[Tutor] Lists of duplicates

Alex Kleider akleider at sonic.net
Thu Mar 9 01:06:31 EST 2017

On 2017-03-08 21:14, boB Stepp wrote:

> Alex, I think you can break this down as follows:
> py3: res = {}
> py3: def key_item_to_res(item):
> ...     res.setdefault(item, []).append(item)
> ...
> py3: key_item_to_res(3)
> py3: res
> {3: [3]}
> py3: key_item_to_res(3)
> py3: res
> {3: [3, 3]}
> py3: key_item_to_res(2)
> py3: res
> {3: [3, 3], 2: [2]}
> I think you can play with this and see how Alan's code works.  The
> setdefault(item, []) method checks the dictionary it is acting on for
> the key, "item".  If it finds it then it will execute the
> "append(item)" method on the sublist attached to that key.  If it does
> not find it, then it creates a new key, "item", attaches the empty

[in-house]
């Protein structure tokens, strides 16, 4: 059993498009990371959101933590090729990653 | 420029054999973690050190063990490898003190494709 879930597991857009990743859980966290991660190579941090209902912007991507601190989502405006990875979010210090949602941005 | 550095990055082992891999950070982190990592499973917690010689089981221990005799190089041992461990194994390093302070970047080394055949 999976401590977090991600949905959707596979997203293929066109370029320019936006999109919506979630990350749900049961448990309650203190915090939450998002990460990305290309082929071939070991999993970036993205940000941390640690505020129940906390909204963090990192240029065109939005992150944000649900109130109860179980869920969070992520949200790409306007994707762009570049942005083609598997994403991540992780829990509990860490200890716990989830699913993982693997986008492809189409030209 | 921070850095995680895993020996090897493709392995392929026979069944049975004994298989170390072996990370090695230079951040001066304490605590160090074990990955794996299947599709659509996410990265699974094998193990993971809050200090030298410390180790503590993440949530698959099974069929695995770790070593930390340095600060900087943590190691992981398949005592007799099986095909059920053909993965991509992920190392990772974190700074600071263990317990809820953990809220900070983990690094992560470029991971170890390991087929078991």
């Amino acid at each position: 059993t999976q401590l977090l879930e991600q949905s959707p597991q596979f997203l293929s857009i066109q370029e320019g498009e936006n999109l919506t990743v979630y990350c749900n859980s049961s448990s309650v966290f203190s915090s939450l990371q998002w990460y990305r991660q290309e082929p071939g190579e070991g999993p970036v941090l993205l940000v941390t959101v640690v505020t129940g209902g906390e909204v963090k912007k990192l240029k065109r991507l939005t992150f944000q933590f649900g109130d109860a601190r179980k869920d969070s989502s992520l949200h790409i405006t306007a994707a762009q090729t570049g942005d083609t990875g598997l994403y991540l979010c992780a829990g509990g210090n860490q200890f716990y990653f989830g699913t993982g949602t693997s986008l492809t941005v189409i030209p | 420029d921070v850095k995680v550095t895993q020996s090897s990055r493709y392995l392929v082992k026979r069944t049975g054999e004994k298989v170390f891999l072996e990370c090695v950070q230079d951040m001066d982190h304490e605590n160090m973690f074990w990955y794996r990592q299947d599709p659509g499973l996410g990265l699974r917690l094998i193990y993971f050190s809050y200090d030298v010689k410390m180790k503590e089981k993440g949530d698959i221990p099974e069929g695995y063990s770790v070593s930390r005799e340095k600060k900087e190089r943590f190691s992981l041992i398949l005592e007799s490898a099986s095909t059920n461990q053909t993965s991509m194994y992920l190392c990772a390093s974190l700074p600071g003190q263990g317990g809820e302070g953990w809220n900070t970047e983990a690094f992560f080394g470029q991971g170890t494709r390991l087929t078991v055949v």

> list, "[]", to that key, and then appends item to that empty list.
> boB

It seems you are simply kicking the can down the road rather than 
explaining how it it is that dot notation actually works.
To access a dictionary item one must specify it by name_of_dict[key].
What Allan is (and you also are) doing is using dot notation.
Your example uses side effects (which I've been lead to believe is a no 
The dot notation works (to my surprise) and I was hoping for an 
explanation of just what is happening.


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